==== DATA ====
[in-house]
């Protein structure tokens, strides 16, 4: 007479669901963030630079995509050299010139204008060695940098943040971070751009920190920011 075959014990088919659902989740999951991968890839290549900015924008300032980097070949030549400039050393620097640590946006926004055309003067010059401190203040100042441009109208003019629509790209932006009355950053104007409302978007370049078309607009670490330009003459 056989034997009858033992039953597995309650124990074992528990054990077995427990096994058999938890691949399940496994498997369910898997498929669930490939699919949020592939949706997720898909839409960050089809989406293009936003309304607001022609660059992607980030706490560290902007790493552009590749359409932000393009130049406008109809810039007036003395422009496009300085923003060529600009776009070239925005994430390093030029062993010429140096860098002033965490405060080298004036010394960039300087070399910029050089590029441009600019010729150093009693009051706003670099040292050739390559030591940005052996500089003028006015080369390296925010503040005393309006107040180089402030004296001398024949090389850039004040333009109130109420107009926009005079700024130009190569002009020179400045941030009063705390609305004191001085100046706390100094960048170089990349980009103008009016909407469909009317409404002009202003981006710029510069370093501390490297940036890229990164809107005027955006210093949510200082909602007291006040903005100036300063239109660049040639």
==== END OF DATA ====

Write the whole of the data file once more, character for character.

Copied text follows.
[in-house]
């Protein structure tokens, strides 16, 4: 007479669901963030630079995509050299010139204008060695940098943040971070751009920190920011 075959014990088919659902989740999951991968890839290549900015924008300032980097070949030549400039050393620097640590946006926004055309003067010059401190203040100042441009109208003019629509790209932006009355950053104007409302978007370049078309607009670490330009003459 056989034997009858033992039953597995309650124990074992528990054990077995427990096994058999938890691949399940496994498997369910898997498929669930490939699919949020592939949706997720898909839409960050089809989406293009936003309304607001022609660059992607980030706490560290902007790493552009590749359409932000393009130049406008109809810039007036003395422009496009300085923003060529600009776009070239925005994430390093030029062993010429140096860098002033965490405060080298004036010394960039300087070399910029050089590029441009600019010729150093009693009051706003670099040292050739390559030591940005052996500089003028006015080369390296925010503040005393309006107040180089402030004296001398024949090389850039004040333009109130109420107009926009005079700024130009190569002009020179400045941030009063705390609305004191001085100046706390100094960048170089990349980009103008009016909407469909009317409404002009202003981006710029510069370093501390490297940036890229990164809107005027955006210093949510200082909602007291006040903005100036300063239109660049040639």